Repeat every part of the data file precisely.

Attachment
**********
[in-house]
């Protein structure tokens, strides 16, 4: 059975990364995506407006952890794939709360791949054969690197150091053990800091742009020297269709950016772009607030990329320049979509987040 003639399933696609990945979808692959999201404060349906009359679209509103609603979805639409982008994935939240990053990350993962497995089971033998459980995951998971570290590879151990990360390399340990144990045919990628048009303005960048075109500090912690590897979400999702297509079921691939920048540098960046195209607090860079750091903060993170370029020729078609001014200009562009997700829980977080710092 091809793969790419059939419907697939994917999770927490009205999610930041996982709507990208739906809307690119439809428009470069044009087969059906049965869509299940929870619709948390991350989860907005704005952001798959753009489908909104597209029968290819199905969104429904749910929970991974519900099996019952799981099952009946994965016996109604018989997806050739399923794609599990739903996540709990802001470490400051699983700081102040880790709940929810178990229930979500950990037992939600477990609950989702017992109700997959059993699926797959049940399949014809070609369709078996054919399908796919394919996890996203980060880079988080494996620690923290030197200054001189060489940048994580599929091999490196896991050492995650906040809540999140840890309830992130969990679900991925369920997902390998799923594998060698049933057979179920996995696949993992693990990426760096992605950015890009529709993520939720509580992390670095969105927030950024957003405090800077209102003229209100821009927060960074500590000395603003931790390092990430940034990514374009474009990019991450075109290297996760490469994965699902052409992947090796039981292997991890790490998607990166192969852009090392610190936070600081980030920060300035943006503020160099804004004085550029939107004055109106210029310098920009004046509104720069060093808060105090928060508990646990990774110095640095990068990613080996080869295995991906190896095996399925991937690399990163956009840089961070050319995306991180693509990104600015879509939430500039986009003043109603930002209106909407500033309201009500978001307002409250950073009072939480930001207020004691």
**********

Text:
[in-house]
């Protein structure tokens, strides 16, 4: 059975990364995506407006952890794939709360791949054969690197150091053990800091742009020297269709950016772009607030990329320049979509987040 003639399933696609990945979808692959999201404060349906009359679209509103609603979805639409982008994935939240990053990350993962497995089971033998459980995951998971570290590879151990990360390399340990144990045919990628048009303005960048075109500090912690590897979400999702297509079921691939920048540098960046195209607090860079750091903060993170370029020729078609001014200009562009997700829980977080710092 091809793969790419059939419907697939994917999770927490009205999610930041996982709507990208739906809307690119439809428009470069044009087969059906049965869509299940929870619709948390991350989860907005704005952001798959753009489908909104597209029968290819199905969104429904749910929970991974519900099996019952799981099952009946994965016996109604018989997806050739399923794609599990739903996540709990802001470490400051699983700081102040880790709940929810178990229930979500950990037992939600477990609950989702017992109700997959059993699926797959049940399949014809070609369709078996054919399908796919394919996890996203980060880079988080494996620690923290030197200054001189060489940048994580599929091999490196896991050492995650906040809540999140840890309830992130969990679900991925369920997902390998799923594998060698049933057979179920996995696949993992693990990426760096992605950015890009529709993520939720509580992390670095969105927030950024957003405090800077209102003229209100821009927060960074500590000395603003931790390092990430940034990514374009474009990019991450075109290297996760490469994965699902052409992947090796039981292997991890790490998607990166192969852009090392610190936070600081980030920060300035943006503020160099804004004085550029939107004055109106210029310098920009004046509104720069060093808060105090928060508990646990990774110095640095990068990613080996080869295995991906190896095996399925991937690399990163956009840089961070050319995306991180693509990104600015879509939430500039986009003043109603930002209106909407500033309201009500978001307002409250950073009072939480930001207020004691």